Crop scouting is when fields are evaluated for pest and disease problems, or for checking in on growth progress. Scouting is important because if a problem of any kind is found in the field, it can be solved or managed as quickly as possible. This process is critical for farmers to grow their best crops and have the highest yields possible, which allows them to make the most profit. Crop scouting is a critical tool to protect a farmer’s investment in each field.
Jeff Grampp is a salesman for United Prairie, a full-service agriculture retail company here in Central Illinois. He explains the importance of crop scouting. “The benefit of crop scouting is staying ahead of any problems that the crop may have. Preventative is usually a lot better than curative,” Grampp says. He attempts to look at each customer’s fields a minimum of three times before the crop is out in the fall. Grampp continued, “If you know you have a problem field, you want to visit it more often.”
Crop scouting does not just start once the seeds are planted into the ground. Jeff Grampp is one of many people that scout fields pre-planting, Many farmers, advisors, and people involved will start scouting before planting. This goes along with the trend of being proactive to problems present and making sure that everything looks right before planting begins.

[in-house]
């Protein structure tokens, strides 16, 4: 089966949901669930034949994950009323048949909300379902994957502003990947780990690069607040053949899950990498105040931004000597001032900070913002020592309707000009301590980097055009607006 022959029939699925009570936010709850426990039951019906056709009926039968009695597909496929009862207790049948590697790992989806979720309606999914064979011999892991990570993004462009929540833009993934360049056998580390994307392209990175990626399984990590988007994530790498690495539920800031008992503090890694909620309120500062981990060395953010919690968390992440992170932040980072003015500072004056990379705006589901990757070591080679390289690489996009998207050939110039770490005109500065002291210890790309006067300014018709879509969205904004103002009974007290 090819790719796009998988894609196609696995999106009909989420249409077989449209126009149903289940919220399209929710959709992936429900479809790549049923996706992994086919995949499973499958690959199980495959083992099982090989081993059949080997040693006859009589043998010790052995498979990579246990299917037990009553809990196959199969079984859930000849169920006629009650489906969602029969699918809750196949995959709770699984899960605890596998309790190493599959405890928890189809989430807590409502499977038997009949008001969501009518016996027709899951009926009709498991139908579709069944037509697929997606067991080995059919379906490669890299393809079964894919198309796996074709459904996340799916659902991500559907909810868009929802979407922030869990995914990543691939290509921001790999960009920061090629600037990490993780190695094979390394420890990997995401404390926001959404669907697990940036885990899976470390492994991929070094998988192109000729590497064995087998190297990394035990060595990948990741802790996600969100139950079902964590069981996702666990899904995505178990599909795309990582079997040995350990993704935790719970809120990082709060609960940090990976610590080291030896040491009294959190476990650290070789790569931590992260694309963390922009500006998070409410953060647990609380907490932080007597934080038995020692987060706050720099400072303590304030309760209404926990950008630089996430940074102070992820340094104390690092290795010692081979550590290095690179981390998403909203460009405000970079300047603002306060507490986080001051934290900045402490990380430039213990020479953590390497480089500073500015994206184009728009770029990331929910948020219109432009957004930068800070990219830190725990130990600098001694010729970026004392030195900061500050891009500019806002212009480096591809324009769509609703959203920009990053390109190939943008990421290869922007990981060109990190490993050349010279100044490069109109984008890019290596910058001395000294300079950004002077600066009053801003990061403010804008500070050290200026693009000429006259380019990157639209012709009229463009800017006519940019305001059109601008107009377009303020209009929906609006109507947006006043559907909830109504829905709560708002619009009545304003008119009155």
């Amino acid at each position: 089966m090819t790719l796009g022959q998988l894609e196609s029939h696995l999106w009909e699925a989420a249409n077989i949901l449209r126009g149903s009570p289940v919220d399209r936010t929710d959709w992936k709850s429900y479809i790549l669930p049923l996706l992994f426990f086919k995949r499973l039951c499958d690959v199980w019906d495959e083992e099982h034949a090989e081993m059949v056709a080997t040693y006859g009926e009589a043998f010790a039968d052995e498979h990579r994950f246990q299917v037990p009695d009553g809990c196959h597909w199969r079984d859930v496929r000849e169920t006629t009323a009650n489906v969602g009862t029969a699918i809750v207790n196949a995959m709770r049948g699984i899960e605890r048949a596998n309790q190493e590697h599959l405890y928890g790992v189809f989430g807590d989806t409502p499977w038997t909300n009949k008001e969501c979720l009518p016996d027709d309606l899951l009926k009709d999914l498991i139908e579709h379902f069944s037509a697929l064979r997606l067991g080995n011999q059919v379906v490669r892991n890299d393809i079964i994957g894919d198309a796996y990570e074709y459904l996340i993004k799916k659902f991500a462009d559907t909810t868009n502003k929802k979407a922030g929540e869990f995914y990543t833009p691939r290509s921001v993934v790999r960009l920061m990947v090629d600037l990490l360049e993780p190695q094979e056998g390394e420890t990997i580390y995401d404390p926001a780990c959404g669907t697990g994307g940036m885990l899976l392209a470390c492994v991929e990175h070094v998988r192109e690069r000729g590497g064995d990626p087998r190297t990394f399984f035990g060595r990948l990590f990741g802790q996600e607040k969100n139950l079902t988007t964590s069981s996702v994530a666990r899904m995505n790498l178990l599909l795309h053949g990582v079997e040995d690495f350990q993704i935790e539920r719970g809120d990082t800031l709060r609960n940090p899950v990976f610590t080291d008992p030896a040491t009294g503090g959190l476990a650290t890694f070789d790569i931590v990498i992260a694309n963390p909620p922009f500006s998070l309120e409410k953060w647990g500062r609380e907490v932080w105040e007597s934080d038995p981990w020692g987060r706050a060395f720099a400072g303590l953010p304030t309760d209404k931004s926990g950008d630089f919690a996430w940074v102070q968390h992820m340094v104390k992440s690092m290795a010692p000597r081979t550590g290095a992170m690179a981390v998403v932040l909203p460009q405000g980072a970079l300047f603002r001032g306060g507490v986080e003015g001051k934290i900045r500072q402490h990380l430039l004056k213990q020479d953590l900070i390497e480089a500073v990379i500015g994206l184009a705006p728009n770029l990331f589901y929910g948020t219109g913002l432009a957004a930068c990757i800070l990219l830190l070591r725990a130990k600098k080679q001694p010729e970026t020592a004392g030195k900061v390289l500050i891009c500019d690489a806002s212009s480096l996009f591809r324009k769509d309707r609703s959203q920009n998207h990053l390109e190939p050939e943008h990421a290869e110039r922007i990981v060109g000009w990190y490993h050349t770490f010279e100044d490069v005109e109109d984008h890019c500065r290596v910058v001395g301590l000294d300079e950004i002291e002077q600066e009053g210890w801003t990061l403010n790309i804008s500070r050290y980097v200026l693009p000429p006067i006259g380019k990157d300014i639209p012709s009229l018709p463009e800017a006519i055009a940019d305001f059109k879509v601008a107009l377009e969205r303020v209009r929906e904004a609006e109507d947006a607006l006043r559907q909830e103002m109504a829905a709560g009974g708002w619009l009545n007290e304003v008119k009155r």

Before planting, fields are often checked to see what weeds are growing and what stage of growing they are in. At the time of planting, scouting can help farmers make informed decisions on what seed depth and rate they should use. After planting, scouting helps to show early signs of pests, damaged seeds, and other factors. After plants emerge and throughout the growing season, scouting is beneficial to prevent weed and pest damage and see post-spraying performance.
There are multiple methods to crop scouting. The traditional method is walking through or driving by fields to observe the plants. The scouter will take notes to help make a proper diagnosis and have a record of what areas need to be observed more with future scouting. Newer technology, such as drones, are another way that crop scouting can be done. Drones allow farmers to see areas of fields that are difficult to see from the edge, as well as provide new viewing points to identify problems. Drones provide the “bird’s eye view”.
As fields are scouted, the scouter will stop at several points to take a closer look at what the plants in each area are doing. Jason Grampp described why this is important. He explained that when a plant is giving signs of a certain deficiency, it doesn’t always mean that the field is deprived of that certain nutrient. It is important to look at plant roots because the roots may just be having some trouble reaching the nutrients needed. Looking at multiple individual plants gives the scouter a better idea of what is really going on in each area of the field. Further tests can be done with a plant tissue test to confirm if there is a nutrient deficiency or if there is another problem going on.
An upcoming publication of the paper will have an “Ask a Farmer” article published in this Agriculture Column! The goal of the article is to provide answers to agriculture questions that our community members have directly from local farmers. Please contact me, Chloe Scroggins, at Chloe.Scroggins@themailnewspapers.com with any agricultural questions you have for our farmers! Answers can come from farmers and agricultural workers in our community, depending on what questions are sent in. Thank you in advance!